• loudogYYC

      I agree with you that the issues haunting the Flames are culture related, but I just can’t see that other part you’re saying.
      When your problems are so deep like the Flames’ problems, talking is sometimes all you can do because this fix is gonna take a long time.

      Last summer Feaster did an AHL cleanse followed by a signing spree and he was being criticized for it on this site and others. I was actually really happy about it cuz he was addressing a few needs at once. First of all he gave Troy Ward a good mix of players to compete with, and I think most importantly he helped create a positive, winning atmosphere in our farm team. That to me sounds like addressing the culture issue.

      If you’re a 20 year old prospect entering your first pro season, you’ll probably feel, adapt, develop and play better in a team that’s winning and moving upward. That’s crucial to the development of a kid that needs to work on areas of his game.

      The culture change is moving in the right direction IMO, they’re changing from the ground up and not vice-versa, it’ll take time.

      The lip service pisses me off too, but I’ll give them this summer to make the bold changes needed to speed up the process (Trade Iginla and Kiprusoff).

  • Derzie

    Graham called it. Give Feaster the President job and hire some hockey people. A mix of young and hungry and experienced/successful. Will never happen but it helps to dream a little. I fear the ‘major changes’ will amount to a new jersey variation, higher concession prices and a few new faces from Abbotsford.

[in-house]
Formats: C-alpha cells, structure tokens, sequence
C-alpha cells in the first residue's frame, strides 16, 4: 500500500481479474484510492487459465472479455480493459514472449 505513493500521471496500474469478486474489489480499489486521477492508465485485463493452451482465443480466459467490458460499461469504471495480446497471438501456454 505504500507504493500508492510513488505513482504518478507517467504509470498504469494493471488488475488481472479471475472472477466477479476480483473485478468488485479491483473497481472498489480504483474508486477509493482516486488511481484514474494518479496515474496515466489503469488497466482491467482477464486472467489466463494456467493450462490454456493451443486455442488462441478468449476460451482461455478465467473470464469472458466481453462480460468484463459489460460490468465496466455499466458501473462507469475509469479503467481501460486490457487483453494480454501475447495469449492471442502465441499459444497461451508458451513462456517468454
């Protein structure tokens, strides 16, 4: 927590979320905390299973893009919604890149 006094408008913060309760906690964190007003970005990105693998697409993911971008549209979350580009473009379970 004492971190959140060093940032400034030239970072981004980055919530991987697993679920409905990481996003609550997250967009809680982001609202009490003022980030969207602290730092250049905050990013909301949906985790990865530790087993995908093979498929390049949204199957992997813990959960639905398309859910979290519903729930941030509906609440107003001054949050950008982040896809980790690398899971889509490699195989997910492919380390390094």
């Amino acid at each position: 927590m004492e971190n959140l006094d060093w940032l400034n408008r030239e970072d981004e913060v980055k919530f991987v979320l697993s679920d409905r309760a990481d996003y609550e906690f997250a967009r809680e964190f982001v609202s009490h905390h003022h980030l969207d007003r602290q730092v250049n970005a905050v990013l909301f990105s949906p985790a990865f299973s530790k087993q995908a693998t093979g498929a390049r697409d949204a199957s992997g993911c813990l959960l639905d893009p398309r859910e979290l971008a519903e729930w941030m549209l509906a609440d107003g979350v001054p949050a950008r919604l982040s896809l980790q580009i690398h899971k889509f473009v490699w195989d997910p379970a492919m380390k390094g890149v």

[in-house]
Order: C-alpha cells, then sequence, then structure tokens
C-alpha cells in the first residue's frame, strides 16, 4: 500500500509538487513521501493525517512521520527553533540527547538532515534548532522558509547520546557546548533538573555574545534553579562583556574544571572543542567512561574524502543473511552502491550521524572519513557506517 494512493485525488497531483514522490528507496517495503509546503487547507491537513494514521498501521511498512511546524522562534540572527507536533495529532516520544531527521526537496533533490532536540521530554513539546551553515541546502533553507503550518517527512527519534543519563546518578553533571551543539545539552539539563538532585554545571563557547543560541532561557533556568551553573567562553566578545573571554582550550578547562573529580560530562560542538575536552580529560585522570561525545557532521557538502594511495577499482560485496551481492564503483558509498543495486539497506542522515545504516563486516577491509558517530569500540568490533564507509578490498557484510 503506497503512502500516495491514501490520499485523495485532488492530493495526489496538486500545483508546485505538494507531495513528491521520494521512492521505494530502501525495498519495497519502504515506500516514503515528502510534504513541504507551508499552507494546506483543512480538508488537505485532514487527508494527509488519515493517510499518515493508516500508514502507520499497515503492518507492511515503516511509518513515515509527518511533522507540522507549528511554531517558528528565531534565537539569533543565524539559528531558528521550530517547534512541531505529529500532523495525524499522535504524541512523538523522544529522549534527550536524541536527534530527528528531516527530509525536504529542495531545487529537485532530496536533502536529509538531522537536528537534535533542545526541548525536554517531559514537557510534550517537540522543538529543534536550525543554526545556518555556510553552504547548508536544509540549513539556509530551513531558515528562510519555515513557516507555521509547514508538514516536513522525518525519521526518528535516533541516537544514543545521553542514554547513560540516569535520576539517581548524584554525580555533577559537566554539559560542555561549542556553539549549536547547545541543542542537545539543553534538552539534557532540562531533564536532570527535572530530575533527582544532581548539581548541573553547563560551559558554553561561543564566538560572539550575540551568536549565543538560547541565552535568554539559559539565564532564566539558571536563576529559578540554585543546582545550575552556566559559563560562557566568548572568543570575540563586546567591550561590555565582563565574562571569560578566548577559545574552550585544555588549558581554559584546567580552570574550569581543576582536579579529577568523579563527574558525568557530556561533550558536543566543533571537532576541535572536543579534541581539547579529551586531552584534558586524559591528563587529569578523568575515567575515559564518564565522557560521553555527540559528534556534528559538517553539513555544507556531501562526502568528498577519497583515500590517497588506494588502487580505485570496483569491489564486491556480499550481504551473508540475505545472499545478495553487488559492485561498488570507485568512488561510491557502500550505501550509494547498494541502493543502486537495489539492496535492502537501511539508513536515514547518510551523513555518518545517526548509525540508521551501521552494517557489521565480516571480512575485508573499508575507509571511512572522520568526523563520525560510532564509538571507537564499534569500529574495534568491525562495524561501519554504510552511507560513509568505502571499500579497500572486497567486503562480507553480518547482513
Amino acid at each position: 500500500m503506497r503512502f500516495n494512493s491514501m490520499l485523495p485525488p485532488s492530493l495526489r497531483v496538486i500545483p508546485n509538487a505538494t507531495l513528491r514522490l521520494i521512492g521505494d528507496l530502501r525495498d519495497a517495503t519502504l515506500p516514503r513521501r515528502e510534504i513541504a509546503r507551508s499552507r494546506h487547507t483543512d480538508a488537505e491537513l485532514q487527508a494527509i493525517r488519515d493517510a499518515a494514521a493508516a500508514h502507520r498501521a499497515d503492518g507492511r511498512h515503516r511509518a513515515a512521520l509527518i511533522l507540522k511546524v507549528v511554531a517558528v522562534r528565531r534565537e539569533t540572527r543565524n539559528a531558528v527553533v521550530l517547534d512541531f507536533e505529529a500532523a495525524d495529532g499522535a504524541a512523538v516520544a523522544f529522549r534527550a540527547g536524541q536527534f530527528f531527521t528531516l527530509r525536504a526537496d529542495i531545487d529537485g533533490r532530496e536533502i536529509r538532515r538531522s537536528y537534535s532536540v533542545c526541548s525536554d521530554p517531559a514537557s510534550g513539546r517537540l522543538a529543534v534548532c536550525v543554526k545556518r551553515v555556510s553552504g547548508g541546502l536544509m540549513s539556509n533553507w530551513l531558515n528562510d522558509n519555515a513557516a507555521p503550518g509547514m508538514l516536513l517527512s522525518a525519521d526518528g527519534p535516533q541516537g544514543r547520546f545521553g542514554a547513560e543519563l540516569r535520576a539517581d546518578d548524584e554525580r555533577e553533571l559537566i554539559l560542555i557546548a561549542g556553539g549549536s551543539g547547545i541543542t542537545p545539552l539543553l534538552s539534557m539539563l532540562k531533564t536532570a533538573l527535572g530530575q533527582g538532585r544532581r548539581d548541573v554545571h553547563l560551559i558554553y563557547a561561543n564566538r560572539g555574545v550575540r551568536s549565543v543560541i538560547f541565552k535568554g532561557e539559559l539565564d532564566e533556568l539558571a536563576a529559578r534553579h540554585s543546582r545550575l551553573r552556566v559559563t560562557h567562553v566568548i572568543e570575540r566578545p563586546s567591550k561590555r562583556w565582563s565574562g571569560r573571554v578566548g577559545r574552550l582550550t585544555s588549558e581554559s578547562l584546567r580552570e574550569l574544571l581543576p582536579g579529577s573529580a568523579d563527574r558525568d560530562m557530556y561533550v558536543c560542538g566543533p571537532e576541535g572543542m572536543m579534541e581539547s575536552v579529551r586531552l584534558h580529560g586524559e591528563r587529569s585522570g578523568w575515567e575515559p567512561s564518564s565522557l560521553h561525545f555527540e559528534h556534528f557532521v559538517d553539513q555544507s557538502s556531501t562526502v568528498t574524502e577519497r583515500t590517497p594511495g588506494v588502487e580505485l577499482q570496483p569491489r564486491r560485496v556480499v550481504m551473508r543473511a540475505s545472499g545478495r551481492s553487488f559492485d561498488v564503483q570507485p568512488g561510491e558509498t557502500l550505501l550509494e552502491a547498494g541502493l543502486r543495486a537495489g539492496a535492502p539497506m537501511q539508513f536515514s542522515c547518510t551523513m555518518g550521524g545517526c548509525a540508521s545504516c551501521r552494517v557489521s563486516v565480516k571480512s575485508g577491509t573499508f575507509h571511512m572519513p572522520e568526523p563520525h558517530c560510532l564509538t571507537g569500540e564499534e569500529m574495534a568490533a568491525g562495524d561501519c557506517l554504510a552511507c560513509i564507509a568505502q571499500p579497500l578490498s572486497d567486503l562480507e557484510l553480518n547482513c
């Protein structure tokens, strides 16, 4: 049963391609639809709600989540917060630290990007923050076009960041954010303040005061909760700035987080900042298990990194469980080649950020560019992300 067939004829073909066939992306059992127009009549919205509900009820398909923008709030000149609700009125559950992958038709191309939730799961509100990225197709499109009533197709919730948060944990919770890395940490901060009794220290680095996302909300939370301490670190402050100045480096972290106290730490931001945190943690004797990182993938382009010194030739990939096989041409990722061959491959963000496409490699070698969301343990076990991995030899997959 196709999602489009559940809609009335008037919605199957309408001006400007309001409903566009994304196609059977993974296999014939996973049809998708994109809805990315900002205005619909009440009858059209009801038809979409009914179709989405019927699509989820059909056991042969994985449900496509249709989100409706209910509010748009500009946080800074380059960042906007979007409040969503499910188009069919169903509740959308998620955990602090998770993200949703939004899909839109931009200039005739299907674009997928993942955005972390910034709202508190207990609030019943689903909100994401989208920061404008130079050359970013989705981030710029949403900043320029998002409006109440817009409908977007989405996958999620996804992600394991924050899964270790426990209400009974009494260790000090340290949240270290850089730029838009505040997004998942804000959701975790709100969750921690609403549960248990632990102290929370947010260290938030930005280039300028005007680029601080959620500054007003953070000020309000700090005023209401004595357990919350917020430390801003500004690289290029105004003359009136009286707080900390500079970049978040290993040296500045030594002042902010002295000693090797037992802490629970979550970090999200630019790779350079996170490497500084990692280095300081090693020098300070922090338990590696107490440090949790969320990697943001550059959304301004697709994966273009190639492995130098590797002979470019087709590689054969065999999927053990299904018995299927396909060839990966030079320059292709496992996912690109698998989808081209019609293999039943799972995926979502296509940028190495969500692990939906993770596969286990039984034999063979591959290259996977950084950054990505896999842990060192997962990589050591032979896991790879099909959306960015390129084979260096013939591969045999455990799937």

• loudogYYC

    @Graham: Graham, I wouldnt put too much stock in what B Sutter said on the way out. There are definite opinions of how to even conduct a rebuild. Sutter is a pretty stubborn guy & maybe this was Feasters way to move on from him without getting nasty. As for culture & lack of winning in the organization, that comes from the players as much as it comes from management. The players are moving on & a new era is coming. Even if Feaster rides the Iggy/Kipper horse for one more year, that’s it. Iggy is a UFA after next year & he can go anywhere. Kipper has 2 years & I think Kipper oozes a winner. JBO is just neutral, not a loser even though he hasnt won anything but not a winner in any respect either. It’s just a waste of 6.69Mill on a player that should be a leader, game changer & identity of the team. He hasnt lived up to that pay cheque he gets. He’ll blend in to the new era of team coming. The question is, can Calgary extract a good value from the Kipper & Iggy’s to help forge a fresh young winning culture you so desire. Give the man a chance. This is a huge year coming up for the Flames & there is no more hiding behind the BS we have seen the last 3-4 years.

  • CA Flames Fan